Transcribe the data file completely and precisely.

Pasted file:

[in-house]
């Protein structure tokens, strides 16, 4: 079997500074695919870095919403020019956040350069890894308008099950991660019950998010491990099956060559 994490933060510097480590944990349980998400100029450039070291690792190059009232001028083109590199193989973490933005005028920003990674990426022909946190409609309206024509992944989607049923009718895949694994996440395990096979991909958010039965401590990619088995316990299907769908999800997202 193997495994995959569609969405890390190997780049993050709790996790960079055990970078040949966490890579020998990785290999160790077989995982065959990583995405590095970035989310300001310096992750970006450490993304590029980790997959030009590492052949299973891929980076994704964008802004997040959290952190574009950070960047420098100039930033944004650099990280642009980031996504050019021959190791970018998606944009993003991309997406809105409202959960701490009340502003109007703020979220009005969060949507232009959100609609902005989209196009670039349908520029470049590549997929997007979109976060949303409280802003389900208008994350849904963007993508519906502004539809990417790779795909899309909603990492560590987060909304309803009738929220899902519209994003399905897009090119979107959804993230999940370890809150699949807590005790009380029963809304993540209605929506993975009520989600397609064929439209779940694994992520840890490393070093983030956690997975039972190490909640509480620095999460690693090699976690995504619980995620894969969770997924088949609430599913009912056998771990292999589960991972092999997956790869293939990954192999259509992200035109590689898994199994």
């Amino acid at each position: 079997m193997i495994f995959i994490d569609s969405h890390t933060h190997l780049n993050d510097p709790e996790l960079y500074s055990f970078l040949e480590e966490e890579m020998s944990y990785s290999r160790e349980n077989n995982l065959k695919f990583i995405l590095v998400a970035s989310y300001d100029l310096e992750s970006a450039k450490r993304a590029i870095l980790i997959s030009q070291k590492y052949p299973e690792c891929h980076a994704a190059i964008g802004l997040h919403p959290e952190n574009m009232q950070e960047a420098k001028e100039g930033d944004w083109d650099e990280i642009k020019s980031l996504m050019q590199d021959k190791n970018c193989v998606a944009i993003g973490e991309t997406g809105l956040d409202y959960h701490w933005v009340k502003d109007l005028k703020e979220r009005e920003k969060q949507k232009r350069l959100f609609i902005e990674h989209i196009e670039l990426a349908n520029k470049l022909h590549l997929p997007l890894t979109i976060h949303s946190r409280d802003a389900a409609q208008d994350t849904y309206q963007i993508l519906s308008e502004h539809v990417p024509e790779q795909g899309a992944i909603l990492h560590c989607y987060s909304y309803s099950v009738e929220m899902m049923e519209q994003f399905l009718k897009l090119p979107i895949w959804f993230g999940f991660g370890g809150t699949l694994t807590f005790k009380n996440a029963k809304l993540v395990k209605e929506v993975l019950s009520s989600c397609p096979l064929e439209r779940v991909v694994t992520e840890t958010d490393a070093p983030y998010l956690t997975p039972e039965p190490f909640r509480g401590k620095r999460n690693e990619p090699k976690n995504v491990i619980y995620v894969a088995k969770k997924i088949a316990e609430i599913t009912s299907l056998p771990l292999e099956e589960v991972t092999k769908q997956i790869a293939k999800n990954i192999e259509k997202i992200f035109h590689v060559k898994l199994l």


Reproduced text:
[in-house]
């Protein structure tokens, strides 16, 4: 079997500074695919870095919403020019956040350069890894308008099950991660019950998010491990099956060559 994490933060510097480590944990349980998400100029450039070291690792190059009232001028083109590199193989973490933005005028920003990674990426022909946190409609309206024509992944989607049923009718895949694994996440395990096979991909958010039965401590990619088995316990299907769908999800997202 193997495994995959569609969405890390190997780049993050709790996790960079055990970078040949966490890579020998990785290999160790077989995982065959990583995405590095970035989310300001310096992750970006450490993304590029980790997959030009590492052949299973891929980076994704964008802004997040959290952190574009950070960047420098100039930033944004650099990280642009980031996504050019021959190791970018998606944009993003991309997406809105409202959960701490009340502003109007703020979220009005969060949507232009959100609609902005989209196009670039349908520029470049590549997929997007979109976060949303409280802003389900208008994350849904963007993508519906502004539809990417790779795909899309909603990492560590987060909304309803009738929220899902519209994003399905897009090119979107959804993230999940370890809150699949807590005790009380029963809304993540209605929506993975009520989600397609064929439209779940694994992520840890490393070093983030956690997975039972190490909640509480620095999460690693090699976690995504619980995620894969969770997924088949609430599913009912056998771990292999589960991972092999997956790869293939990954192999259509992200035109590689898994199994």
């Amino acid at each position: 079997m193997i495994f995959i994490d569609s969405h890390t933060h190997l780049n993050d510097p709790e996790l960079y500074s055990f970078l040949e480590e966490e890579m020998s944990y990785s290999r160790e349980n077989n995982l065959k695919f990583i995405l590095v998400a970035s989310y300001d100029l310096e992750s970006a450039k450490r993304a590029i870095l980790i997959s030009q070291k590492y052949p299973e690792c891929h980076a994704a190059i964008g802004l997040h919403p959290e952190n574009m009232q950070e960047a420098k001028e100039g930033d944004w083109d650099e990280i642009k020019s980031l996504m050019q590199d021959k190791n970018c193989v998606a944009i993003g973490e991309t997406g809105l956040d409202y959960h701490w933005v009340k502003d109007l005028k703020e979220r009005e920003k969060q949507k232009r350069l959100f609609i902005e990674h989209i196009e670039l990426a349908n520029k470049l022909h590549l997929p997007l890894t979109i976060h949303s946190r409280d802003a389900a409609q208008d994350t849904y309206q963007i993508l519906s308008e502004h539809v990417p024509e790779q795909g899309a992944i909603l990492h560590c989607y987060s909304y309803s099950v009738e929220m899902m049923e519209q994003f399905l009718k897009l090119p979107i895949w959804f993230g999940f991660g370890g809150t699949l694994t807590f005790k009380n996440a029963k809304l993540v395990k209605e929506v993975l019950s009520s989600c397609p096979l064929e439209r779940v991909v694994t992520e840890t958010d490393a070093p983030y998010l956690t997975p039972e039965p190490f909640r509480g401590k620095r999460n690693e990619p090699k976690n995504v491990i619980y995620v894969a088995k969770k997924i088949a316990e609430i599913t009912s299907l056998p771990l292999e099956e589960v991972t092999k769908q997956i790869a293939k999800n990954i192999e259509k997202i992200f035109h590689v060559k898994l199994l």